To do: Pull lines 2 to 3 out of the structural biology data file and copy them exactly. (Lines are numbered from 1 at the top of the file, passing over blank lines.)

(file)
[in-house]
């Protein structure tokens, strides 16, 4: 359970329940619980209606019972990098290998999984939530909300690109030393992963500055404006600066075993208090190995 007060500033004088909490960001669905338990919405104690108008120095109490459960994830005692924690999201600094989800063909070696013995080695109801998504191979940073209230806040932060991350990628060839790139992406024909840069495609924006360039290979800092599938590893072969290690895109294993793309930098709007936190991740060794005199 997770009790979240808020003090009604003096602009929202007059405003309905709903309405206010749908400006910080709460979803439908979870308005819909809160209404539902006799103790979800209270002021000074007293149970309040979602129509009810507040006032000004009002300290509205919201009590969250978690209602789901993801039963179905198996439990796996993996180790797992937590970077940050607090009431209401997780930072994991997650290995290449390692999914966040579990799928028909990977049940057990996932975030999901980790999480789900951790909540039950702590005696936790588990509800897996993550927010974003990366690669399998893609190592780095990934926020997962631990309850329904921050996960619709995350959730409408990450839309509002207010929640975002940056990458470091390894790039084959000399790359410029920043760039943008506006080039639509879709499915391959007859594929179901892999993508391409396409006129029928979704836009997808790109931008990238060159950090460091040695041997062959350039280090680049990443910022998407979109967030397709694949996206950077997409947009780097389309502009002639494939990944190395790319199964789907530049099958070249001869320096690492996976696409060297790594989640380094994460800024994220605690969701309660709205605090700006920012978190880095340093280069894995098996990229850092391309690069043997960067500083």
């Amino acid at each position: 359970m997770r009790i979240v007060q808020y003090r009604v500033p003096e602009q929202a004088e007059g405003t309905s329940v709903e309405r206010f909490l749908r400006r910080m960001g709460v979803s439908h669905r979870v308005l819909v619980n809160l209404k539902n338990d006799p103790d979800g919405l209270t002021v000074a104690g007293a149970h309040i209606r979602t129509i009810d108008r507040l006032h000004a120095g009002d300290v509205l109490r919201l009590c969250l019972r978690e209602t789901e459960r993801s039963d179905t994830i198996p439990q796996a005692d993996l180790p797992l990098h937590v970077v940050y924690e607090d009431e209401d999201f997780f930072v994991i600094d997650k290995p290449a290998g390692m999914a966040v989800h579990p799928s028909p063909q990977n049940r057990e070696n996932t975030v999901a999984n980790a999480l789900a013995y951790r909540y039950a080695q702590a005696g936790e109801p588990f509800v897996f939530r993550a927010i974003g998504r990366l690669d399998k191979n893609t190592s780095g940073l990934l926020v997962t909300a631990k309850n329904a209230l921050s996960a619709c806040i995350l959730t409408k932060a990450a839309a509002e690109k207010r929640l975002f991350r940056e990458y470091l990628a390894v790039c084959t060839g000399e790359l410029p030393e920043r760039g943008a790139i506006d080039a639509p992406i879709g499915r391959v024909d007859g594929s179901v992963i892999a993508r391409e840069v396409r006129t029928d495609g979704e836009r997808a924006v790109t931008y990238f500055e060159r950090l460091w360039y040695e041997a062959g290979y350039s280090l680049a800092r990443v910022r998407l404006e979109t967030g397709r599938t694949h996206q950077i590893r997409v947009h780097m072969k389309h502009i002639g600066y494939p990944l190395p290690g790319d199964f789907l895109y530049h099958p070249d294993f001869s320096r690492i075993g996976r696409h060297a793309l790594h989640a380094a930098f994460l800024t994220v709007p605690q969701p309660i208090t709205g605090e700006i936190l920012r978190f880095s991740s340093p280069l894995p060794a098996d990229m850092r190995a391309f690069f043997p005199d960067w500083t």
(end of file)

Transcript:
């Protein structure tokens, strides 16, 4: 359970329940619980209606019972990098290998999984939530909300690109030393992963500055404006600066075993208090190995 007060500033004088909490960001669905338990919405104690108008120095109490459960994830005692924690999201600094989800063909070696013995080695109801998504191979940073209230806040932060991350990628060839790139992406024909840069495609924006360039290979800092599938590893072969290690895109294993793309930098709007936190991740060794005199 997770009790979240808020003090009604003096602009929202007059405003309905709903309405206010749908400006910080709460979803439908979870308005819909809160209404539902006799103790979800209270002021000074007293149970309040979602129509009810507040006032000004009002300290509205919201009590969250978690209602789901993801039963179905198996439990796996993996180790797992937590970077940050607090009431209401997780930072994991997650290995290449390692999914966040579990799928028909990977049940057990996932975030999901980790999480789900951790909540039950702590005696936790588990509800897996993550927010974003990366690669399998893609190592780095990934926020997962631990309850329904921050996960619709995350959730409408990450839309509002207010929640975002940056990458470091390894790039084959000399790359410029920043760039943008506006080039639509879709499915391959007859594929179901892999993508391409396409006129029928979704836009997808790109931008990238060159950090460091040695041997062959350039280090680049990443910022998407979109967030397709694949996206950077997409947009780097389309502009002639494939990944190395790319199964789907530049099958070249001869320096690492996976696409060297790594989640380094994460800024994220605690969701309660709205605090700006920012978190880095340093280069894995098996990229850092391309690069043997960067500083």
């Amino acid at each position: 359970m997770r009790i979240v007060q808020y003090r009604v500033p003096e602009q929202a004088e007059g405003t309905s329940v709903e309405r206010f909490l749908r400006r910080m960001g709460v979803s439908h669905r979870v308005l819909v619980n809160l209404k539902n338990d006799p103790d979800g919405l209270t002021v000074a104690g007293a149970h309040i209606r979602t129509i009810d108008r507040l006032h000004a120095g009002d300290v509205l109490r919201l009590c969250l019972r978690e209602t789901e459960r993801s039963d179905t994830i198996p439990q796996a005692d993996l180790p797992l990098h937590v970077v940050y924690e607090d009431e209401d999201f997780f930072v994991i600094d997650k290995p290449a290998g390692m999914a966040v989800h579990p799928s028909p063909q990977n049940r057990e070696n996932t975030v999901a999984n980790a999480l789900a013995y951790r909540y039950a080695q702590a005696g936790e109801p588990f509800v897996f939530r993550a927010i974003g998504r990366l690669d399998k191979n893609t190592s780095g940073l990934l926020v997962t909300a631990k309850n329904a209230l921050s996960a619709c806040i995350l959730t409408k932060a990450a839309a509002e690109k207010r929640l975002f991350r940056e990458y470091l990628a390894v790039c084959t060839g000399e790359l410029p030393e920043r760039g943008a790139i506006d080039a639509p992406i879709g499915r391959v024909d007859g594929s179901v992963i892999a993508r391409e840069v396409r006129t029928d495609g979704e836009r997808a924006v790109t931008y990238f500055e060159r950090l460091w360039y040695e041997a062959g290979y350039s280090l680049a800092r990443v910022r998407l404006e979109t967030g397709r599938t694949h996206q950077i590893r997409v947009h780097m072969k389309h502009i002639g600066y494939p990944l190395p290690g790319d199964f789907l895109y530049h099958p070249d294993f001869s320096r690492i075993g996976r696409h060297a793309l790594h989640a380094a930098f994460l800024t994220v709007p605690q969701p309660i208090t709205g605090e700006i936190l920012r978190f880095s991740s340093p280069l894995p060794a098996d990229m850092r190995a391309f690069f043997p005199d960067w500083t």